The Impact of the Digital Age: How Technology is Enabling Nutritional Wellbeing

The adoption of technology is empowering consumers to take greater control of their health.

12 May 2021

6 min

#Global #Insights #Nutrition

Insight: technological progress and consumer's focus on health are changing expectations.

Since the birth of the internet in the 1980s, there has been an explosion of digital technology and rapid uptake of online activities. For many of us during COVID-19, the internet and technology are one of our four main connections with each other, and with information. Combine this with the growing health and wellness trend, the virtual landscape has become even more important in enabling this category with both consumers and F&B businesses.

The adoption of technology is helping to educate and empower consumers in taking greater control of their health.

María Mascaraque | Industry Manager, Food and Nutrition, Euromonitor International

Our ever-increasing digital exposure provides access to personalised solutions such as tracking apps and online programmes that inform our diets. Technology is also increasing consumer education and awareness of the importance of health, and what a healthy diet and lifestyle consists of, which is prompting more proactive and preventative choices.

In the food industry, innovation continues in the form of apps, blogs, social media and online services to enable consumers to be more informed about their diets and goals. For example, combating food intolerances, gaining muscle, weight management, eating more plant-based or improving digestive wellness to name a few.

We've seen an increased consumer demand for microbiome and DNA testing, with the aim of achieving more tailored and customised nutrition plans.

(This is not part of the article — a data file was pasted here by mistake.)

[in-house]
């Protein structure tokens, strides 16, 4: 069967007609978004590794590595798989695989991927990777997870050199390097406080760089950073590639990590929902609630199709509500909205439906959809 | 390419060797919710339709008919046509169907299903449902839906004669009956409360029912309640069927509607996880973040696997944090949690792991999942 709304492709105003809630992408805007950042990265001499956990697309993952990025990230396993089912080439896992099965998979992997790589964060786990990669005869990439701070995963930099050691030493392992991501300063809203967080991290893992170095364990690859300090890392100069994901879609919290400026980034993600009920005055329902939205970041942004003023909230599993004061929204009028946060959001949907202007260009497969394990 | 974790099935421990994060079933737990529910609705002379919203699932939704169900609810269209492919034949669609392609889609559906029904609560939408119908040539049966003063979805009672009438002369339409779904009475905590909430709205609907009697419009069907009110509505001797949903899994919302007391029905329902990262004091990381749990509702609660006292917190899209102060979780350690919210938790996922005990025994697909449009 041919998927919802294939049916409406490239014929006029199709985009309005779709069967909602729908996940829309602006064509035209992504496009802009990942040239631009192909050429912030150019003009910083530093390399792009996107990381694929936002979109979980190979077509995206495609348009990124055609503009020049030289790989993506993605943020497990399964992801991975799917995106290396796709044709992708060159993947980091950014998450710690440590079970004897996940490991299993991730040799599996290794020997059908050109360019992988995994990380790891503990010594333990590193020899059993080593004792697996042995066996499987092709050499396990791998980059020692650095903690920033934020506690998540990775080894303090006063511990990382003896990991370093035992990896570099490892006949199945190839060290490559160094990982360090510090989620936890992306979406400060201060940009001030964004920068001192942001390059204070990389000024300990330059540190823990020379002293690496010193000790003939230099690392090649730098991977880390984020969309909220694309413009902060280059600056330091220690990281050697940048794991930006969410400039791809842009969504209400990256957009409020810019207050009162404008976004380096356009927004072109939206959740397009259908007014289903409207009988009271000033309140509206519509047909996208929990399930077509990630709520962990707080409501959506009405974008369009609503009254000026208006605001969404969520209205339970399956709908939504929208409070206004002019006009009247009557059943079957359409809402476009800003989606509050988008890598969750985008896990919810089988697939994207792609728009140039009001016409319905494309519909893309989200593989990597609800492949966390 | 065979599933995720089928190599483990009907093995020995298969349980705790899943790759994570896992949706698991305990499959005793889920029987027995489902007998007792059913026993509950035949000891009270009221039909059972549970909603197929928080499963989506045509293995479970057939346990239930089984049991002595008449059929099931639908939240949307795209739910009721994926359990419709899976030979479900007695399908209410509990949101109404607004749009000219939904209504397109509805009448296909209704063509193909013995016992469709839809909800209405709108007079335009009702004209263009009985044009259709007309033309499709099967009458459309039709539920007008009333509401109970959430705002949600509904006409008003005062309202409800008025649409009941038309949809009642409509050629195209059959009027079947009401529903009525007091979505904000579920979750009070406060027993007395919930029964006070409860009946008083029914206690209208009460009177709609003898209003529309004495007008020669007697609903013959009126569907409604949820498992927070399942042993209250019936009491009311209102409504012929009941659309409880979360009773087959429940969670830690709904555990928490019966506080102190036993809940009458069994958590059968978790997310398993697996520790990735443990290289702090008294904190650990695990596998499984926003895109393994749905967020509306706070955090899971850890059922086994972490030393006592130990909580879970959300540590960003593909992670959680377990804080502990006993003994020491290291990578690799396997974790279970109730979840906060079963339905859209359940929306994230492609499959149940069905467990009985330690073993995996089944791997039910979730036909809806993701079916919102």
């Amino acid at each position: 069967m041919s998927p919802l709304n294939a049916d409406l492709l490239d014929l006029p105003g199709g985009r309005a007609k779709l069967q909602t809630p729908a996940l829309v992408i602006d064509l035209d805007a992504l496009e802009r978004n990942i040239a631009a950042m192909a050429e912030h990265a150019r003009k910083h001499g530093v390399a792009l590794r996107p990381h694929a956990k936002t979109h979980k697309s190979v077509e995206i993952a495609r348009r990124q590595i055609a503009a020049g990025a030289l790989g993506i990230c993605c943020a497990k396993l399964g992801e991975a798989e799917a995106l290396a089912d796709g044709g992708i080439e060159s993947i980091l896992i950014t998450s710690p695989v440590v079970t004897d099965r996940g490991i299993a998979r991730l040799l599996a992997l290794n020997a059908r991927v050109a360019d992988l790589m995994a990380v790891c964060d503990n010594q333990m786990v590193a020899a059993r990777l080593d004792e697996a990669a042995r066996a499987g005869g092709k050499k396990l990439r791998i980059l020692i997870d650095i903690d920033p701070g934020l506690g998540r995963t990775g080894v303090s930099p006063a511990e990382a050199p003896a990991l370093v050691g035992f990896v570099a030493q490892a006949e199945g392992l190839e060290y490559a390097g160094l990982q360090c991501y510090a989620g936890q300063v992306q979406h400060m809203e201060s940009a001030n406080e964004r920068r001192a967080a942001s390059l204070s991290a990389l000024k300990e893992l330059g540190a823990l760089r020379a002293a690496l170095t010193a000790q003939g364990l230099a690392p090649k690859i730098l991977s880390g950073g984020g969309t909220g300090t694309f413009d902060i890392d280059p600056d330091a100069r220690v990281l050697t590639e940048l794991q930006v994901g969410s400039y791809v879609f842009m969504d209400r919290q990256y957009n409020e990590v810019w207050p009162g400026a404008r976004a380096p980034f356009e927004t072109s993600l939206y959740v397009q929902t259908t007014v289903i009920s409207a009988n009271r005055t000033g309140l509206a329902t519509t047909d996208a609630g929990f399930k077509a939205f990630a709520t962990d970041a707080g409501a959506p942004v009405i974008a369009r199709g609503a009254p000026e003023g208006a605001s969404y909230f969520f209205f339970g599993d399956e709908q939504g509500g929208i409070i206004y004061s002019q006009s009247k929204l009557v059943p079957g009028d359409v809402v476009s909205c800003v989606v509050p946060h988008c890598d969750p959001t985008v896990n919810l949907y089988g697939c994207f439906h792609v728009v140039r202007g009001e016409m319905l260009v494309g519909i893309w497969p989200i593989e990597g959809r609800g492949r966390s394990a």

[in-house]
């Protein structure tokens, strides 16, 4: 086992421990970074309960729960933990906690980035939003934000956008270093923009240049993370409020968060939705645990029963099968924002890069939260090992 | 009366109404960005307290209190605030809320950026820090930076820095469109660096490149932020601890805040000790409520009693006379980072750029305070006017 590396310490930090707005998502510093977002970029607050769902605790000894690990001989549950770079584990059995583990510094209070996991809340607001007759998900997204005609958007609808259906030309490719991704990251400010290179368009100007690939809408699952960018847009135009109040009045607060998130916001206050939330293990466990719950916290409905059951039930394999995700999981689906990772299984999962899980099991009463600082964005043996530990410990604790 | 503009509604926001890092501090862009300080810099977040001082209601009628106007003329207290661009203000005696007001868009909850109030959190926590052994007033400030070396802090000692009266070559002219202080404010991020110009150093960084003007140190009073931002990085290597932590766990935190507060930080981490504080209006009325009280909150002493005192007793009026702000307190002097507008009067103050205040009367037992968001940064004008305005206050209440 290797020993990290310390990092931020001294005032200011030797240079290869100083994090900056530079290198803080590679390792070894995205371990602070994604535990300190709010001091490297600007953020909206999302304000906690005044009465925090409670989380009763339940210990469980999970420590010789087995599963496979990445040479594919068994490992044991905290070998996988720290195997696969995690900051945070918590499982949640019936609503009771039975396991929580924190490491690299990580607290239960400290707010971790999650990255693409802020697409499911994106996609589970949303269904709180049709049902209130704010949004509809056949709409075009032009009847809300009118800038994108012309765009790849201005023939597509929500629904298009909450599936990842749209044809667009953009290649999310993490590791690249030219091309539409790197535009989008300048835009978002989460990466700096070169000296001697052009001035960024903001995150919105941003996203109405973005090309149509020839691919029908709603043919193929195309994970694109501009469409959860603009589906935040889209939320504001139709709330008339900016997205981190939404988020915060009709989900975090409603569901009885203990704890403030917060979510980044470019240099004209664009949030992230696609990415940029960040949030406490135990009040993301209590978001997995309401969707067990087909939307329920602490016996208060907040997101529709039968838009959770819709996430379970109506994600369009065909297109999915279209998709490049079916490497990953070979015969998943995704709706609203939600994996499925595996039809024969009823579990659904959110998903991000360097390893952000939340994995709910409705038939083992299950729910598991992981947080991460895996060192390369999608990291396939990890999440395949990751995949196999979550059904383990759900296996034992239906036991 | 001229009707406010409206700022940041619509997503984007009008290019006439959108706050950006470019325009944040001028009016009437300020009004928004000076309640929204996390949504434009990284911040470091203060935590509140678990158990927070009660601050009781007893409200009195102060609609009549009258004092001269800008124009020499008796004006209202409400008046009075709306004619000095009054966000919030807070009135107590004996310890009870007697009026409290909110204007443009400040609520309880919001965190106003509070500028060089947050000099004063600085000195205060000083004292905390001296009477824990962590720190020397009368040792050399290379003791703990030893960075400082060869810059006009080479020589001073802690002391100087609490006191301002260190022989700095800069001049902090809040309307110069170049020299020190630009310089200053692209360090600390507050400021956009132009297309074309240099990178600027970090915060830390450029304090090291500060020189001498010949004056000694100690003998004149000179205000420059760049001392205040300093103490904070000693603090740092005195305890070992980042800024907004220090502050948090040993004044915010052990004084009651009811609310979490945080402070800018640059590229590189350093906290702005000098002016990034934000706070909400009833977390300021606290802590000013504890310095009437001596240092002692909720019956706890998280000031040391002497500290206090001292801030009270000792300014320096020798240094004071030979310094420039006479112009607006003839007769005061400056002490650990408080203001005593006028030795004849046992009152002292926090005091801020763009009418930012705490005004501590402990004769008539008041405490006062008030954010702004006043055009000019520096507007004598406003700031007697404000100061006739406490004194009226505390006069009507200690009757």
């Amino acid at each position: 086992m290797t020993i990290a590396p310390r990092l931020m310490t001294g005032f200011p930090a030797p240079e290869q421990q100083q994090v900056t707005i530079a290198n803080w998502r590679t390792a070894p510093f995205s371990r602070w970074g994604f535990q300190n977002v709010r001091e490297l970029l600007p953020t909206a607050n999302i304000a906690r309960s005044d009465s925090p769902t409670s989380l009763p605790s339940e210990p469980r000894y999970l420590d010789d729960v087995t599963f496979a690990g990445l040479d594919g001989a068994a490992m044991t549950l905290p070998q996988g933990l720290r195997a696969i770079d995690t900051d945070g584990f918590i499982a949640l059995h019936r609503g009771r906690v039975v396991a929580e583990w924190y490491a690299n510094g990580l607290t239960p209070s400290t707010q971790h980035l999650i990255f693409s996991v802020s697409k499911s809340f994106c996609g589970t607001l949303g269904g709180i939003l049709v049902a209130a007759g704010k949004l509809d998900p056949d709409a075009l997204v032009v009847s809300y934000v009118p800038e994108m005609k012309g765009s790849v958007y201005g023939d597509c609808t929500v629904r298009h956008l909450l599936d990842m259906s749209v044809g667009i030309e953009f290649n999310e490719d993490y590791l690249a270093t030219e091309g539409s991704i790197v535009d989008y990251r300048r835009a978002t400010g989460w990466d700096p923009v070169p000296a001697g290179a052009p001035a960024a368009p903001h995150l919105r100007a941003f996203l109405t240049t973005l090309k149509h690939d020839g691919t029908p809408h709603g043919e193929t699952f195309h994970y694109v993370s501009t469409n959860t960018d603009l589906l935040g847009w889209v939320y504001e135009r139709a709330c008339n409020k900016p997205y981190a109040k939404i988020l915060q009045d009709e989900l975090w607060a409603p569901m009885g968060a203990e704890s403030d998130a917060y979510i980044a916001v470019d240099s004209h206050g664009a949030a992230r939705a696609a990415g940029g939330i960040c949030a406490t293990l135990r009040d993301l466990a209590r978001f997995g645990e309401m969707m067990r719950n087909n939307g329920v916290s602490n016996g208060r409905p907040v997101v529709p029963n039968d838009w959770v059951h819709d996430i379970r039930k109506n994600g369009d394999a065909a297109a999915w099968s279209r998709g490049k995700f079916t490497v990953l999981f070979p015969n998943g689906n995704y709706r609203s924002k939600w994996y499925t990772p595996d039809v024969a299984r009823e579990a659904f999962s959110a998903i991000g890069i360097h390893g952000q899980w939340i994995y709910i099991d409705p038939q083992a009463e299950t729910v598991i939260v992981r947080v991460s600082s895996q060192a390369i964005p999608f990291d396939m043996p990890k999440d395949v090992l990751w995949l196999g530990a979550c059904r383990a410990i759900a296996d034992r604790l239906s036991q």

Consumers are also showing more interest in personalised food products, such as snack bars, drinking milk products and meal solutions that can be tailored by choosing specific healthy ingredients (e.g. superfoods, probiotics, nuts, and seeds) that offer specific functionalities.


E-commerce adoption accelerates rapidly in the food industry


Internet retailing has enabled consumers to access packaged food from the safety and convenience of their homes amid the pandemic, resulting in an unprecedented rise in this channel.

In 2020 online food sales saw growth of 50% to reach a global share of 4% of the total retail landscape in the food industry (4).

In Asian countries such as China and South Korea, the online grocery channel is among the most developed in the world, while in Western Europe and North America, it accelerated rapidly in 2020.

The rise in e-commerce has benefited manufacturers looking to pursue a much more targeted strategy around health and wellbeing products and experiences. One example is the boom in demand for healthy recipe boxes and prepared meals, which has led to significant growth for businesses such as Mindful Chef (UK) and Freshly (US). Consequently, both were acquired by Nestlé at the end of 2020. This movement also shows the intrest in the digital wellness segment among large businesses in the F&B industry.



Nutrition businesses are growing their online presence